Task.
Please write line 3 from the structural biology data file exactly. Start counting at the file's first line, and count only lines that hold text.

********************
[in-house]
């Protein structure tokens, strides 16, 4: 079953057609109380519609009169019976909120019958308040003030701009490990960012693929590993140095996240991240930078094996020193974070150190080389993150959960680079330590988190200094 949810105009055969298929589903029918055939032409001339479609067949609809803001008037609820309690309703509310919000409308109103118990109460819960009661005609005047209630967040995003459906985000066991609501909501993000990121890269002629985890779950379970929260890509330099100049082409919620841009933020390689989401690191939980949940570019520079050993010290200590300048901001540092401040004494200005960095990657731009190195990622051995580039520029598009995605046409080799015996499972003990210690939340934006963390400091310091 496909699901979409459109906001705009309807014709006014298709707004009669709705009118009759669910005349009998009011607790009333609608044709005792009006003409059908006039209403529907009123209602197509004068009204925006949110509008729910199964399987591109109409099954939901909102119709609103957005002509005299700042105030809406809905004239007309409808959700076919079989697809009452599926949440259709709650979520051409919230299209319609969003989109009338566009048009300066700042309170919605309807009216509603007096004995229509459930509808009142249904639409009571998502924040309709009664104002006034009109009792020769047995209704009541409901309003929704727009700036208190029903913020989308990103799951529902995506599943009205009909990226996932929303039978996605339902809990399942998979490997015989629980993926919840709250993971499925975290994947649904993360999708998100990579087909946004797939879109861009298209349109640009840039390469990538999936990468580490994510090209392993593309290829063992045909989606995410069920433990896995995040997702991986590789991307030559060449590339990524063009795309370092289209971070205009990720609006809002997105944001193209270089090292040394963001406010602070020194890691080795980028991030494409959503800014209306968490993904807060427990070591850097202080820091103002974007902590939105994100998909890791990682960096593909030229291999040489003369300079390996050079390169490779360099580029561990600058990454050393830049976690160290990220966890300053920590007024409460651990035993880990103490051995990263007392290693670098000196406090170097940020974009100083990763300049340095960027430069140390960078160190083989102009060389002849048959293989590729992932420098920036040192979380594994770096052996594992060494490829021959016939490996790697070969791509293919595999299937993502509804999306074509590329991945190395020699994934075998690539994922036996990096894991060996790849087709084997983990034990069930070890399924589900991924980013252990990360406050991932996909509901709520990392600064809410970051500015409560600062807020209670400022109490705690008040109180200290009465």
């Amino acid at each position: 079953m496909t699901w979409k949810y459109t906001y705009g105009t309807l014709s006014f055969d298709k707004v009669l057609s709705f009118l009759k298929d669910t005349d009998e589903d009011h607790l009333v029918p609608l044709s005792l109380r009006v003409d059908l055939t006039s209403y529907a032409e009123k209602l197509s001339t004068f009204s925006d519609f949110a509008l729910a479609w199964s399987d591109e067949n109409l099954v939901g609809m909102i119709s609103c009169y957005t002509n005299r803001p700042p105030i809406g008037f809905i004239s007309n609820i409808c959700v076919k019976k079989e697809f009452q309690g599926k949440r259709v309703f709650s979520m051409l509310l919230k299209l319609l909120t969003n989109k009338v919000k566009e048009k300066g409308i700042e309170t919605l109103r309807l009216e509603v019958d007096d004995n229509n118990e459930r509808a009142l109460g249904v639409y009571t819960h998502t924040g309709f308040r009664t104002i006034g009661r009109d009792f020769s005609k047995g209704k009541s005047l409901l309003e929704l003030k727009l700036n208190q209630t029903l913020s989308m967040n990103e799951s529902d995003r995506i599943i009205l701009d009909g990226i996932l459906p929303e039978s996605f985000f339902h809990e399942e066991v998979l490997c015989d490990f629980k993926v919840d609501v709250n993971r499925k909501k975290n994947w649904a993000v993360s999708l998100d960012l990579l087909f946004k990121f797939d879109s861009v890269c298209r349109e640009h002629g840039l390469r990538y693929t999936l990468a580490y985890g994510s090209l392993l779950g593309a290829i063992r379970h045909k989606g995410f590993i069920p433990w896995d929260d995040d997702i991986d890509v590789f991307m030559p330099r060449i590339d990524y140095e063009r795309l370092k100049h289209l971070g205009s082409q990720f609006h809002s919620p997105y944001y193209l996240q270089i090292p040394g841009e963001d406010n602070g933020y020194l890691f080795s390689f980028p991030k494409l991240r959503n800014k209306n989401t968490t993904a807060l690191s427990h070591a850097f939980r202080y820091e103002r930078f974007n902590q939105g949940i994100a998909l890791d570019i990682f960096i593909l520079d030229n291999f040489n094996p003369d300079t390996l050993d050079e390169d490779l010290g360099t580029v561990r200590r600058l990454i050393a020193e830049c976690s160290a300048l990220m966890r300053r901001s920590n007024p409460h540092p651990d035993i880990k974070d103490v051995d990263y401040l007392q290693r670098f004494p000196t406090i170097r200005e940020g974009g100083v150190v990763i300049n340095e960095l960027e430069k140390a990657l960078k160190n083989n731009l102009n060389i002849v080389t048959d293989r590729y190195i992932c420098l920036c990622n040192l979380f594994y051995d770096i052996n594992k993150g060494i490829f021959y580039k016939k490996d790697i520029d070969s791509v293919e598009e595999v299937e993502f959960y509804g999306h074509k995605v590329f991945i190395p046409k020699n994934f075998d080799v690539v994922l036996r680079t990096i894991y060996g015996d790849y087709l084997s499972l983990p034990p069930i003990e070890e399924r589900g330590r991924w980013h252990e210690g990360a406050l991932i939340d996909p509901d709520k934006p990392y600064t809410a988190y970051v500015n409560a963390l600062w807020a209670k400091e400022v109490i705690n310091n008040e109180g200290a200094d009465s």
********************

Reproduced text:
């Amino acid at each position: 079953m496909t699901w979409k949810y459109t906001y705009g105009t309807l014709s006014f055969d298709k707004v009669l057609s709705f009118l009759k298929d669910t005349d009998e589903d009011h607790l009333v029918p609608l044709s005792l109380r009006v003409d059908l055939t006039s209403y529907a032409e009123k209602l197509s001339t004068f009204s925006d519609f949110a509008l729910a479609w199964s399987d591109e067949n109409l099954v939901g609809m909102i119709s609103c009169y957005t002509n005299r803001p700042p105030i809406g008037f809905i004239s007309n609820i409808c959700v076919k019976k079989e697809f009452q309690g599926k949440r259709v309703f709650s979520m051409l509310l919230k299209l319609l909120t969003n989109k009338v919000k566009e048009k300066g409308i700042e309170t919605l109103r309807l009216e509603v019958d007096d004995n229509n118990e459930r509808a009142l109460g249904v639409y009571t819960h998502t924040g309709f308040r009664t104002i006034g009661r009109d009792f020769s005609k047995g209704k009541s005047l409901l309003e929704l003030k727009l700036n208190q209630t029903l913020s989308m967040n990103e799951s529902d995003r995506i599943i009205l701009d009909g990226i996932l459906p929303e039978s996605f985000f339902h809990e399942e066991v998979l490997c015989d490990f629980k993926v919840d609501v709250n993971r499925k909501k975290n994947w649904a993000v993360s999708l998100d960012l990579l087909f946004k990121f797939d879109s861009v890269c298209r349109e640009h002629g840039l390469r990538y693929t999936l990468a580490y985890g994510s090209l392993l779950g593309a290829i063992r379970h045909k989606g995410f590993i069920p433990w896995d929260d995040d997702i991986d890509v590789f991307m030559p330099r060449i590339d990524y140095e063009r795309l370092k100049h289209l971070g205009s082409q990720f609006h809002s919620p997105y944001y193209l996240q270089i090292p040394g841009e963001d406010n602070g933020y020194l890691f080795s390689f980028p991030k494409l991240r959503n800014k209306n989401t968490t993904a807060l690191s427990h070591a850097f939980r202080y820091e103002r930078f974007n902590q939105g949940i994100a998909l890791d570019i990682f960096i593909l520079d030229n291999f040489n094996p003369d300079t390996l050993d050079e390169d490779l010290g360099t580029v561990r200590r600058l990454i050393a020193e830049c976690s160290a300048l990220m966890r300053r901001s920590n007024p409460h540092p651990d035993i880990k974070d103490v051995d990263y401040l007392q290693r670098f004494p000196t406090i170097r200005e940020g974009g100083v150190v990763i300049n340095e960095l960027e430069k140390a990657l960078k160190n083989n731009l102009n060389i002849v080389t048959d293989r590729y190195i992932c420098l920036c990622n040192l979380f594994y051995d770096i052996n594992k993150g060494i490829f021959y580039k016939k490996d790697i520029d070969s791509v293919e598009e595999v299937e993502f959960y509804g999306h074509k995605v590329f991945i190395p046409k020699n994934f075998d080799v690539v994922l036996r680079t990096i894991y060996g015996d790849y087709l084997s499972l983990p034990p069930i003990e070890e399924r589900g330590r991924w980013h252990e210690g990360a406050l991932i939340d996909p509901d709520k934006p990392y600064t809410a988190y970051v500015n409560a963390l600062w807020a209670k400091e400022v109490i705690n310091n008040e109180g200290a200094d009465s």